Sci. STKE, 28 May 2002
Receptors Cleaved Into Action
The low density lipoprotein receptor-related protein (LRP) is a membrane-spanning receptor that binds a number of ligands and is implicated in internalization of ligands by endocytosis. The receptor also interacts with intracellular signaling proteins that may contribute to its varied biological roles, which include effects on neuronal development and neurodegeneration. Because the extracellular domain of LRP, like that of the receptor Notch, is cleaved by metalloproteinases, Hay et al. investigated whether the intracellular portion of the receptor might also be cleaved (like that of Notch and other receptors) by a different protease to mobilize signaling to the nucleus. They constructed a chimeric protein of LRP fused at the cytoplasmic COOH-terminus to a yeast Gal4 DNA-binding domain and a VP16 transactivation domain from herpes simplex virus. A reporter gene was used to monitor release of the cytoplasmic portion of the receptor, which was sensitive to inhibitors of -secretase and was enhanced by treatment of cells with phorbol myristate acetate to activate protein kinase C. The cytoplasmic portion of LRP has binding sites for adaptor and scaffold proteins; expression of the scaffolding protein FE65 or the adaptor Dab1 appeared to modulate processing of the receptor. Whether the receptor fragment signals in the cytoplasm or acts in the nucleus as do transcriptional activators released from sterol regulatory element-binding proteins remains to be determined.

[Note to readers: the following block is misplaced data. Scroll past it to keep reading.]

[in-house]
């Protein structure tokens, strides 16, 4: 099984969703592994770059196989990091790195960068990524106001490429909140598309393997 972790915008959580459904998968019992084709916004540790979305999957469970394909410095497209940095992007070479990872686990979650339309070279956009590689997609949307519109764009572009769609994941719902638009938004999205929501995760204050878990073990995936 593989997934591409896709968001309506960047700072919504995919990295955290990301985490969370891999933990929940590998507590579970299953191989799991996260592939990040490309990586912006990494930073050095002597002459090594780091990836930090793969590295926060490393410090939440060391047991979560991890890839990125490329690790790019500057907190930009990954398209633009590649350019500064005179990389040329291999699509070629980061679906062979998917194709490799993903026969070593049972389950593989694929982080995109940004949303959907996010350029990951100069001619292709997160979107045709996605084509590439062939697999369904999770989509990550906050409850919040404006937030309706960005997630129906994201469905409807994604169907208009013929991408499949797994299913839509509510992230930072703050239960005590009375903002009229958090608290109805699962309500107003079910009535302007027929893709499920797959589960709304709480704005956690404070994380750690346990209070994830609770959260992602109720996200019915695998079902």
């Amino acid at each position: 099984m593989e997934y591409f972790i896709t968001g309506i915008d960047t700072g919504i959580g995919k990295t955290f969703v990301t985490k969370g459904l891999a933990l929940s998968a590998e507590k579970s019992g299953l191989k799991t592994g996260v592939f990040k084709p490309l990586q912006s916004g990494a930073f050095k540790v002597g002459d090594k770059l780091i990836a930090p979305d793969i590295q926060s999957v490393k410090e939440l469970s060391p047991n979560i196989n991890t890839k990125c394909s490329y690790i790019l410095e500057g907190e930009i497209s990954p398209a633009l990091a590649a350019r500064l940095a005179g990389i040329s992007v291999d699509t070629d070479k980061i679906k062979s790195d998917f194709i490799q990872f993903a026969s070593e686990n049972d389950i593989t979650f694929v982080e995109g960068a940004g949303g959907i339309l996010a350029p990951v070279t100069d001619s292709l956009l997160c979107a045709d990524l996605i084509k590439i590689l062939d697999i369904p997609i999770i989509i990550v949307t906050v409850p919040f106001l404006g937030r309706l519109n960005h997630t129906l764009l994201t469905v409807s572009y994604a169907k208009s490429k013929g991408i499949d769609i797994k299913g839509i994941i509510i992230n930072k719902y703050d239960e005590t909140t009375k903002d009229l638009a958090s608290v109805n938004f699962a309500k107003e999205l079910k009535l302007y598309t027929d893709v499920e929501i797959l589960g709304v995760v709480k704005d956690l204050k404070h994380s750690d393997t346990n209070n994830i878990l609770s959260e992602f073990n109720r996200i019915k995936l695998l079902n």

P. May, Y. K. Reddy, J. Herz, Proteolytic processing of low density lipoprotein receptor-related protein mediates regulated release of its intracellular domain. J. Biol. Chem. 277, 18736-18743 (2002). [Abstract] [Full Text]
Citation: Cleaved Into Action. Sci. STKE 2002, tw189 (2002).
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